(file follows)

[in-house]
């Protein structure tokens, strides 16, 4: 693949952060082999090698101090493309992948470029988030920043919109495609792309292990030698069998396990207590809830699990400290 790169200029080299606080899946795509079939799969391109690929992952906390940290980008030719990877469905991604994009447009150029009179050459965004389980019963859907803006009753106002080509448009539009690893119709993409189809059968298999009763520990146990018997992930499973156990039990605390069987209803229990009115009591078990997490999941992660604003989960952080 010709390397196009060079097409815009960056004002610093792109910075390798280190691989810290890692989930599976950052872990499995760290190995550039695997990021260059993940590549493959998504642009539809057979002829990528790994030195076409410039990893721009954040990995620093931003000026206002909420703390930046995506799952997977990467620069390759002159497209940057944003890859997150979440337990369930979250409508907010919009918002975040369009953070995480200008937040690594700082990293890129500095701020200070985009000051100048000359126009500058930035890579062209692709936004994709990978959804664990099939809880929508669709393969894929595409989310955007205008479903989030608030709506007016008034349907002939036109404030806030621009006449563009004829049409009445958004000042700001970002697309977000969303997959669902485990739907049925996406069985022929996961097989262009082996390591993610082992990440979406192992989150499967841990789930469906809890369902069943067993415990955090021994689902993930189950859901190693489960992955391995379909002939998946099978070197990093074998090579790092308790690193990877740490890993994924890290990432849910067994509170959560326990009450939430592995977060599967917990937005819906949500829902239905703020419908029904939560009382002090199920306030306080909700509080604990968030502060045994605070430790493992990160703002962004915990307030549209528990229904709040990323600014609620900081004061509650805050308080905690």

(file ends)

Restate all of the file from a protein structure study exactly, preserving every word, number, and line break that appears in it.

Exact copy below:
[in-house]
């Protein structure tokens, strides 16, 4: 693949952060082999090698101090493309992948470029988030920043919109495609792309292990030698069998396990207590809830699990400290 790169200029080299606080899946795509079939799969391109690929992952906390940290980008030719990877469905991604994009447009150029009179050459965004389980019963859907803006009753106002080509448009539009690893119709993409189809059968298999009763520990146990018997992930499973156990039990605390069987209803229990009115009591078990997490999941992660604003989960952080 010709390397196009060079097409815009960056004002610093792109910075390798280190691989810290890692989930599976950052872990499995760290190995550039695997990021260059993940590549493959998504642009539809057979002829990528790994030195076409410039990893721009954040990995620093931003000026206002909420703390930046995506799952997977990467620069390759002159497209940057944003890859997150979440337990369930979250409508907010919009918002975040369009953070995480200008937040690594700082990293890129500095701020200070985009000051100048000359126009500058930035890579062209692709936004994709990978959804664990099939809880929508669709393969894929595409989310955007205008479903989030608030709506007016008034349907002939036109404030806030621009006449563009004829049409009445958004000042700001970002697309977000969303997959669902485990739907049925996406069985022929996961097989262009082996390591993610082992990440979406192992989150499967841990789930469906809890369902069943067993415990955090021994689902993930189950859901190693489960992955391995379909002939998946099978070197990093074998090579790092308790690193990877740490890993994924890290990432849910067994509170959560326990009450939430592995977060599967917990937005819906949500829902239905703020419908029904939560009382002090199920306030306080909700509080604990968030502060045994605070430790493992990160703002962004915990307030549209528990229904709040990323600014609620900081004061509650805050308080905690």